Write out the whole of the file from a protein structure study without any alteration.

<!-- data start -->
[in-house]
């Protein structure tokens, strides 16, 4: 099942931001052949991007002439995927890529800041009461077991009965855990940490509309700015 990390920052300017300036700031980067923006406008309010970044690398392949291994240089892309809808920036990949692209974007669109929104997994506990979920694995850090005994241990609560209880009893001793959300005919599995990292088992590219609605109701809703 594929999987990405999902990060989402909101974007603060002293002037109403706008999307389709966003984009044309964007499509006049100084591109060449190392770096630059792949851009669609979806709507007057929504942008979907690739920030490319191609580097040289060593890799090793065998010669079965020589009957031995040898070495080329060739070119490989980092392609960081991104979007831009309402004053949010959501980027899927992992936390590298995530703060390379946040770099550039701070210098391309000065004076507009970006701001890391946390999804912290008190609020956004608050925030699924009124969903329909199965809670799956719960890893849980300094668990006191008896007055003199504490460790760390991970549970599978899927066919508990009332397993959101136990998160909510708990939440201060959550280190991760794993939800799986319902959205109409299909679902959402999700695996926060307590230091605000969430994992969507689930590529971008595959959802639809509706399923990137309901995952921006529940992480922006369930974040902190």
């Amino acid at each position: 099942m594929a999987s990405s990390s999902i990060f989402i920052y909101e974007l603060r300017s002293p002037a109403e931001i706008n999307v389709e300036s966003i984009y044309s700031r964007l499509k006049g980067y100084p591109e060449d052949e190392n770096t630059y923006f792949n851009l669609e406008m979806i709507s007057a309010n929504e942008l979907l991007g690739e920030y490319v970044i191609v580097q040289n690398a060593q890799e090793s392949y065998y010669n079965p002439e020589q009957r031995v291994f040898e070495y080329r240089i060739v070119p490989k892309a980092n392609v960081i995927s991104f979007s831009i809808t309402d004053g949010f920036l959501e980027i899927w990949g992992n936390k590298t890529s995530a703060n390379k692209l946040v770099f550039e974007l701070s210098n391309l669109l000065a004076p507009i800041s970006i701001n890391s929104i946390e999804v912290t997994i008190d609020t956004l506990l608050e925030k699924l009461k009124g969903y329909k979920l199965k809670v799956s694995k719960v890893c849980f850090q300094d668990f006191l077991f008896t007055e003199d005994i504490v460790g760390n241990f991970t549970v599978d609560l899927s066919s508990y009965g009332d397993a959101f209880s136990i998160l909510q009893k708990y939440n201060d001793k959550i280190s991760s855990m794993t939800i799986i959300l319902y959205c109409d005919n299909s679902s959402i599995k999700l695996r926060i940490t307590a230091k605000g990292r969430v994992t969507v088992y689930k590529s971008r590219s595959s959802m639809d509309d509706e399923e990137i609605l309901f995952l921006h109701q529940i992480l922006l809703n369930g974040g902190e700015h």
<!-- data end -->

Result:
[in-house]
């Protein structure tokens, strides 16, 4: 099942931001052949991007002439995927890529800041009461077991009965855990940490509309700015 990390920052300017300036700031980067923006406008309010970044690398392949291994240089892309809808920036990949692209974007669109929104997994506990979920694995850090005994241990609560209880009893001793959300005919599995990292088992590219609605109701809703 594929999987990405999902990060989402909101974007603060002293002037109403706008999307389709966003984009044309964007499509006049100084591109060449190392770096630059792949851009669609979806709507007057929504942008979907690739920030490319191609580097040289060593890799090793065998010669079965020589009957031995040898070495080329060739070119490989980092392609960081991104979007831009309402004053949010959501980027899927992992936390590298995530703060390379946040770099550039701070210098391309000065004076507009970006701001890391946390999804912290008190609020956004608050925030699924009124969903329909199965809670799956719960890893849980300094668990006191008896007055003199504490460790760390991970549970599978899927066919508990009332397993959101136990998160909510708990939440201060959550280190991760794993939800799986319902959205109409299909679902959402999700695996926060307590230091605000969430994992969507689930590529971008595959959802639809509706399923990137309901995952921006529940992480922006369930974040902190």
């Amino acid at each position: 099942m594929a999987s990405s990390s999902i990060f989402i920052y909101e974007l603060r300017s002293p002037a109403e931001i706008n999307v389709e300036s966003i984009y044309s700031r964007l499509k006049g980067y100084p591109e060449d052949e190392n770096t630059y923006f792949n851009l669609e406008m979806i709507s007057a309010n929504e942008l979907l991007g690739e920030y490319v970044i191609v580097q040289n690398a060593q890799e090793s392949y065998y010669n079965p002439e020589q009957r031995v291994f040898e070495y080329r240089i060739v070119p490989k892309a980092n392609v960081i995927s991104f979007s831009i809808t309402d004053g949010f920036l959501e980027i899927w990949g992992n936390k590298t890529s995530a703060n390379k692209l946040v770099f550039e974007l701070s210098n391309l669109l000065a004076p507009i800041s970006i701001n890391s929104i946390e999804v912290t997994i008190d609020t956004l506990l608050e925030k699924l009461k009124g969903y329909k979920l199965k809670v799956s694995k719960v890893c849980f850090q300094d668990f006191l077991f008896t007055e003199d005994i504490v460790g760390n241990f991970t549970v599978d609560l899927s066919s508990y009965g009332d397993a959101f209880s136990i998160l909510q009893k708990y939440n201060d001793k959550i280190s991760s855990m794993t939800i799986i959300l319902y959205c109409d005919n299909s679902s959402i599995k999700l695996r926060i940490t307590a230091k605000g990292r969430v994992t969507v088992y689930k590529s971008r590219s595959s959802m639809d509309d509706e399923e990137i609605l309901f995952l921006h109701q529940i992480l922006l809703n369930g974040g902190e700015h």